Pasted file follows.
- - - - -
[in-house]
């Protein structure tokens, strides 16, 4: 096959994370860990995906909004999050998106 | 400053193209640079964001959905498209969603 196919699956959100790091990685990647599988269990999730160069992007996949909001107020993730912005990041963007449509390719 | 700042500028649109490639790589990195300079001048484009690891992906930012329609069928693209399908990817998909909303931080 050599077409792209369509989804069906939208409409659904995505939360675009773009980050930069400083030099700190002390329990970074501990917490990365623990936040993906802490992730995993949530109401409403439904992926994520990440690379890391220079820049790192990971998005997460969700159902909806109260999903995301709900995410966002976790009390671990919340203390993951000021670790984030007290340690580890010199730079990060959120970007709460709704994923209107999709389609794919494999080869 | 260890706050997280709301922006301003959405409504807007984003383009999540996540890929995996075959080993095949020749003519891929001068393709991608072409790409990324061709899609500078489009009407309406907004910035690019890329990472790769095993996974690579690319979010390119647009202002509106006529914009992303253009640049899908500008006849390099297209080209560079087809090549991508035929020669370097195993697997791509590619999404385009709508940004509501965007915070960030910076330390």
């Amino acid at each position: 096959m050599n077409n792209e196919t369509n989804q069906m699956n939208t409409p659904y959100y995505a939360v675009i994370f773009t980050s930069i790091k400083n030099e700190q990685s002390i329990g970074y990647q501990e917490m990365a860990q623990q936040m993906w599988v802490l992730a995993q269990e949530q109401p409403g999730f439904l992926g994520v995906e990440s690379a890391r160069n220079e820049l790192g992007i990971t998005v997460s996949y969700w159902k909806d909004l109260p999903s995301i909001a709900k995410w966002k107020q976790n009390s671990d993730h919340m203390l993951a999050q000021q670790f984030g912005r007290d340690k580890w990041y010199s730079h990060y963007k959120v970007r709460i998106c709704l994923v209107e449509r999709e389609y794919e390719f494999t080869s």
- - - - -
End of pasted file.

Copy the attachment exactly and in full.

[in-house]
């Protein structure tokens, strides 16, 4: 096959994370860990995906909004999050998106 | 400053193209640079964001959905498209969603 196919699956959100790091990685990647599988269990999730160069992007996949909001107020993730912005990041963007449509390719 | 700042500028649109490639790589990195300079001048484009690891992906930012329609069928693209399908990817998909909303931080 050599077409792209369509989804069906939208409409659904995505939360675009773009980050930069400083030099700190002390329990970074501990917490990365623990936040993906802490992730995993949530109401409403439904992926994520990440690379890391220079820049790192990971998005997460969700159902909806109260999903995301709900995410966002976790009390671990919340203390993951000021670790984030007290340690580890010199730079990060959120970007709460709704994923209107999709389609794919494999080869 | 260890706050997280709301922006301003959405409504807007984003383009999540996540890929995996075959080993095949020749003519891929001068393709991608072409790409990324061709899609500078489009009407309406907004910035690019890329990472790769095993996974690579690319979010390119647009202002509106006529914009992303253009640049899908500008006849390099297209080209560079087809090549991508035929020669370097195993697997791509590619999404385009709508940004509501965007915070960030910076330390």
């Amino acid at each position: 096959m050599n077409n792209e196919t369509n989804q069906m699956n939208t409409p659904y959100y995505a939360v675009i994370f773009t980050s930069i790091k400083n030099e700190q990685s002390i329990g970074y990647q501990e917490m990365a860990q623990q936040m993906w599988v802490l992730a995993q269990e949530q109401p409403g999730f439904l992926g994520v995906e990440s690379a890391r160069n220079e820049l790192g992007i990971t998005v997460s996949y969700w159902k909806d909004l109260p999903s995301i909001a709900k995410w966002k107020q976790n009390s671990d993730h919340m203390l993951a999050q000021q670790f984030g912005r007290d340690k580890w990041y010199s730079h990060y963007k959120v970007r709460i998106c709704l994923v209107e449509r999709e389609y794919e390719f494999t080869s």